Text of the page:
All three chance children began to understand without being told that their mother would be leaving again.


Jenny is proud of how self-sufficient her kids had become, but whatever pride she felt was undercut by guilt, she knew her family was growing independent of her out of necessity because she wasn't around as much as other mothers and wives were. Down in the lower 48, the women's movement was underway, but Anchorage was fifteen hundred miles away from the rest of America and feminism wasn't a word Jeannie used. Her struggle to balance work and family felt like a problem unique to her, and isolated moments could trigger self-doubt.


At breakfast one morning, a few weeks earlier, the family was watching through the kitchen window as their neighbors scrape the ice off her husband's Cadillac before he left for work. This was the custom among many Anchorage wives, but in the chance of them, the roles were reversed. Winston warmed up the car for Jeannie now. Winston asked her, Honey, if I get you a Cadillac like that, would you scrape the ice off and warm it up yourself?


There must have been a tinge of disgruntlement in his voice because before Jeannie could answer, eight year old Gin interrupted to remind her father that he was actually very lucky. It's not everyone who gets to warm up the car for Jenae Chance.


It was funny but uncomfortable, and in hindsight, it might feel ominous, too, since after the earthquake, the more successful GenY became, the more Winston sees. It was nearly six o'clock, about 20 minutes since the quake, the last half hour of daylight, so I headed immediately back down to the downtown area, feel thoroughly confident we would be on the air in a very short time and I would have to have something to say.


And as headed back downtown, she kept her transistor radio tuned to Katie and I, hoping the station would be back on air in time for the hourly newscast. But so far, nothing, only static went on down toward planet.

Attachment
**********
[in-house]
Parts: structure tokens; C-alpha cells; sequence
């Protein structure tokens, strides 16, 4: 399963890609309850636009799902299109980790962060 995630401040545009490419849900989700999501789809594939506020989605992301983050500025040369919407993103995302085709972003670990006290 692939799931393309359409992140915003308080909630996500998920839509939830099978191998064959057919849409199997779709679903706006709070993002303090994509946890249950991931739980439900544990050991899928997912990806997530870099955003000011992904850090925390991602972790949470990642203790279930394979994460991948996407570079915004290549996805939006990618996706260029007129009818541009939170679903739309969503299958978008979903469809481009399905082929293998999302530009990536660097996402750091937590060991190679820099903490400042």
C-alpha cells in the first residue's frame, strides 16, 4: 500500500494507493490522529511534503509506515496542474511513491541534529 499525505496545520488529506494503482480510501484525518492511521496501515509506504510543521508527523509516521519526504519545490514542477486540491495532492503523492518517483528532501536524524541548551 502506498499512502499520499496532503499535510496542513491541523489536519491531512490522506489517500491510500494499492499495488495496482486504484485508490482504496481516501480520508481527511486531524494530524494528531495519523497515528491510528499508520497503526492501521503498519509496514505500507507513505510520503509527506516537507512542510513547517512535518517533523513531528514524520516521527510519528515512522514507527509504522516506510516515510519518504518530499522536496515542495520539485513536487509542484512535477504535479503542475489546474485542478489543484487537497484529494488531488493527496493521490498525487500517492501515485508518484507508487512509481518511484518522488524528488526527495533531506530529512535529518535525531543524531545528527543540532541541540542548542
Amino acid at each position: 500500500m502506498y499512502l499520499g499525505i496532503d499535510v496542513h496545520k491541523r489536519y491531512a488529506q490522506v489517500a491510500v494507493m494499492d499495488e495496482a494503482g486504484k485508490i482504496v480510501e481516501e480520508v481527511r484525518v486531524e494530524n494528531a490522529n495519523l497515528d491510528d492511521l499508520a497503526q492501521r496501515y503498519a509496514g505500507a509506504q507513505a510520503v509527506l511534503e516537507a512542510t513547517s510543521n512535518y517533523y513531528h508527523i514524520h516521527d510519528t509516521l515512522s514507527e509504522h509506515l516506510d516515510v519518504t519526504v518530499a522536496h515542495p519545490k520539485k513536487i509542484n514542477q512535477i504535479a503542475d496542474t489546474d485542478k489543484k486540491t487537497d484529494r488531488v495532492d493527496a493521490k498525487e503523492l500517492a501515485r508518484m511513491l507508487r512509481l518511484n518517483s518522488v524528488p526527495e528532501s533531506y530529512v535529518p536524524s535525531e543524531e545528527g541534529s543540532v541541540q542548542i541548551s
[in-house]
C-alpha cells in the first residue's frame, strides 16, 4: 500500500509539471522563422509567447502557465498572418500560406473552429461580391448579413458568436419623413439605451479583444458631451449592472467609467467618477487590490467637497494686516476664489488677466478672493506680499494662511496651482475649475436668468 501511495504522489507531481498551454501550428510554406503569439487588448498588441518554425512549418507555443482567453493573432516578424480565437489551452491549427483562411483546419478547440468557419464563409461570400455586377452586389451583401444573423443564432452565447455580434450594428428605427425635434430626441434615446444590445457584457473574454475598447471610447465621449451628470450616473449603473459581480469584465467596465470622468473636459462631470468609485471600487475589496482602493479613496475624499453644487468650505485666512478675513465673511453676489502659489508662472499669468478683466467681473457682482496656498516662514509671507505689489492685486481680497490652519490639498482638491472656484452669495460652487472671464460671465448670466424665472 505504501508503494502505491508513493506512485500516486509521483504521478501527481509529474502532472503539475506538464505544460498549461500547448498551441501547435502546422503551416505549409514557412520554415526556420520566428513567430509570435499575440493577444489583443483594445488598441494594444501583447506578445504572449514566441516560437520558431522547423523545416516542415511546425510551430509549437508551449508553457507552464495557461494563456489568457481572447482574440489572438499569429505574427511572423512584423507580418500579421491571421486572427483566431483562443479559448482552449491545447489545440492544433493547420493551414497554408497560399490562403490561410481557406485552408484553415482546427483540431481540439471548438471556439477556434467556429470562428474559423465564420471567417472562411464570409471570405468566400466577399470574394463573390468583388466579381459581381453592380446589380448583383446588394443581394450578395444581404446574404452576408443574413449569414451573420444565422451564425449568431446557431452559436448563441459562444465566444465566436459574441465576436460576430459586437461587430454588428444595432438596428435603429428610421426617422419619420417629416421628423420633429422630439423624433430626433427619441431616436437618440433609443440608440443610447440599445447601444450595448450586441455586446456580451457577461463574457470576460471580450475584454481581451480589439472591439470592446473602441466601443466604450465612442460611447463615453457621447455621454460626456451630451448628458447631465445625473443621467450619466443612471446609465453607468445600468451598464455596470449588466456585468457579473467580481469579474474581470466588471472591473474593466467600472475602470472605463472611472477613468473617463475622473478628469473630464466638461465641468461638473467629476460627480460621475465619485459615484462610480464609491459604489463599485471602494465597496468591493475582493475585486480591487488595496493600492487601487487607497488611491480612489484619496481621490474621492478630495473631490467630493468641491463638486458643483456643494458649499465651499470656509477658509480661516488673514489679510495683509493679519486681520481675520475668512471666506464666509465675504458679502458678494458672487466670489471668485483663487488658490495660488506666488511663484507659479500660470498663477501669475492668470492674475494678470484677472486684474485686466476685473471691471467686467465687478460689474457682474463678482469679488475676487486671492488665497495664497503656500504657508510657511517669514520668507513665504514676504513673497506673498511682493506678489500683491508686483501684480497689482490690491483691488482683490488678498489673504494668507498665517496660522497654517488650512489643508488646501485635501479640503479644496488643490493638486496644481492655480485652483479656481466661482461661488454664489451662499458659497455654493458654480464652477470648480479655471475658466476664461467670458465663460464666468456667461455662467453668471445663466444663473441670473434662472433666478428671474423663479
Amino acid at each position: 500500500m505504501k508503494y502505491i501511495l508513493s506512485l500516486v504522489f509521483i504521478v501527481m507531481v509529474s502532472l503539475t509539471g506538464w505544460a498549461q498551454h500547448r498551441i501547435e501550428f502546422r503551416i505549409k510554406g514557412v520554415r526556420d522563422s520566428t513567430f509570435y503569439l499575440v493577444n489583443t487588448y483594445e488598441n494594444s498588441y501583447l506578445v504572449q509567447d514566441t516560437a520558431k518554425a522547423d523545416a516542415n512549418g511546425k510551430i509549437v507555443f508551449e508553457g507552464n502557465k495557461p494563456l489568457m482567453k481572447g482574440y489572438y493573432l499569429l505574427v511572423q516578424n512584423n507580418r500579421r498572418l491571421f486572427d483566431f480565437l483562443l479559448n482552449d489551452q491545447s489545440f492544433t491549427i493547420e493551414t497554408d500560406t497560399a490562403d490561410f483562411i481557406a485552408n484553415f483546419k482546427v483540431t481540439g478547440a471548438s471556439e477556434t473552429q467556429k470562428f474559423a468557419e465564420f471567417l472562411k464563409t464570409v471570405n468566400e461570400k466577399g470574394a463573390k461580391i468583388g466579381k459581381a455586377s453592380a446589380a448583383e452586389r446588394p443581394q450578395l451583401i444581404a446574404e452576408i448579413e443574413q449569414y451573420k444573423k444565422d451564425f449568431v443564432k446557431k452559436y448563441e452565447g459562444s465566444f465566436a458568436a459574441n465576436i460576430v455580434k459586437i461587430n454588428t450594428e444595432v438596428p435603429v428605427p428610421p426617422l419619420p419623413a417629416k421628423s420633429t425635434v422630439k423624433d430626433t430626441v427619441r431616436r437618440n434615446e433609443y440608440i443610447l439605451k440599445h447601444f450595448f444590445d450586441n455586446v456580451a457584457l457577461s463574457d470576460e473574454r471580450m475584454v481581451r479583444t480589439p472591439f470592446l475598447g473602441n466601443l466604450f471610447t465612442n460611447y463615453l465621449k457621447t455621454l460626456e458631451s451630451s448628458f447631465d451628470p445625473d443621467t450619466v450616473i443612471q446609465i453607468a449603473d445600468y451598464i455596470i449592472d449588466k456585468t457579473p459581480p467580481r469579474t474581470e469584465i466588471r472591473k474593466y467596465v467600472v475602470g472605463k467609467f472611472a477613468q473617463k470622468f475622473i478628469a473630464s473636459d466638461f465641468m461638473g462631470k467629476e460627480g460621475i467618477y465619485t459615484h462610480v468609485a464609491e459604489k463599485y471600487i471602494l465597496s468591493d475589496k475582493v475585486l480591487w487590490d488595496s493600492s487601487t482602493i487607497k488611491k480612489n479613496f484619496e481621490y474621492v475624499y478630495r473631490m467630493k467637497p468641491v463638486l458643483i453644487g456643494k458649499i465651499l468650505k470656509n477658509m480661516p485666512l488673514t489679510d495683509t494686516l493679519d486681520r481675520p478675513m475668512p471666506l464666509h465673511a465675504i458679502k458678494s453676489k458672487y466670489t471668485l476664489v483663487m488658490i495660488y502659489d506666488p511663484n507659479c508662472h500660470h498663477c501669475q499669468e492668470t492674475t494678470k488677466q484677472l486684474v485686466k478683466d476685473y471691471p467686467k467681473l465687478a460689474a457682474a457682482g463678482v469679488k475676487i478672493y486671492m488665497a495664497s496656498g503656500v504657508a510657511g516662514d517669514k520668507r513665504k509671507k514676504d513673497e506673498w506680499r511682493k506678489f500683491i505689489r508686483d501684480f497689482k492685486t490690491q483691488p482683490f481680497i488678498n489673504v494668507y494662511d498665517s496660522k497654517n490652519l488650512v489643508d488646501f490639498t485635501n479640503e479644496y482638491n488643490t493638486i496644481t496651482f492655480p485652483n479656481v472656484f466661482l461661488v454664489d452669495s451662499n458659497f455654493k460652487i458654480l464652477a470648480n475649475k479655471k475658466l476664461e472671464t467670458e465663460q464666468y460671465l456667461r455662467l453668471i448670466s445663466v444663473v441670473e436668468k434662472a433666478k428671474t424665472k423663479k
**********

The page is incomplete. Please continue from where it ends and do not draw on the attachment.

Within minutes, she was back at J.C. Penney, got the car parked about out.


She parked and approached the store, but stopped short in front of a slab of something in the snow. She stared at it, mesmerized and repulsed, but couldn't place what it was. She remembered as a girl in Texas watching her father kill off his few remaining hogs after a snowstorm and hang their fleshless hindquarters from the rafters of the barn, this thing in the snow reminded me of that somehow. Finally, a man shouted an explanation to her. It was half a woman, he said he'd seen her and get struck by the falling debris.


Jenny moved on quickly. I went on over to Fourth Avenue to survey the damage there so that I could make a report, and I was horrified to discover that two whole blocked had simply fallen into a crack that had opened up and there was no straight onto them for two whole blocks.


Everything was wedged in a ragged chasm that had ripped open under the street.


Fourth Avenue has just collapsed. It's just collapsed. Soon, an aftershock struck the windows of a bank started popping, spraying glass across the sidewalk ahead of Jeannie, and she headed back to her car. Her transistor radio is still tuned to keep and I continue to broadcast static. It was snowing hard, the sun was setting the city going dark. No telling how many people left at home without heat, without power and without telephones.


Jeanie knew that the citizens of Anchorage were scattered around, cut off from each other. The electrical grid was down. Most phone lines were dead. There'd be no way to know exactly what had happened or how thoroughly their world had been jumbled.


I realized that if there's any way I can be of service, I've got to do it.


I heard the weird, strange of music coming over at United Nations, and I knew that our generation had gotten on the air, we were on the air some way because of the disaster.


We have just experienced an emergency condition which now exists on an announcer finally broke through.


I called in Jeannie called the station from the portable radio unit in her car, explaining that she was ready to make a report about the situation downtown.


It had become obvious that the earthquake struck Anchorage less than an hour ago was a major one. She spoke fast, taking sharp, quick breaths. The J.C. Penney building had two walls collapsed. However, believe it this time, everyone who was inside the building managed to escape safely. There is two block portion of North Avenue where the building just sunk into the ground. She was astonished later when people told her she sounded calm.


And I will keep you informed throughout the night. So stay tuned to your radio, check on your neighbors, see if they have transistor radios, if they don't ask where they could move in with you and share one more night. It seems like it's going to be a long, cold night for Anchorage. So batten down the hatches and stay tuned.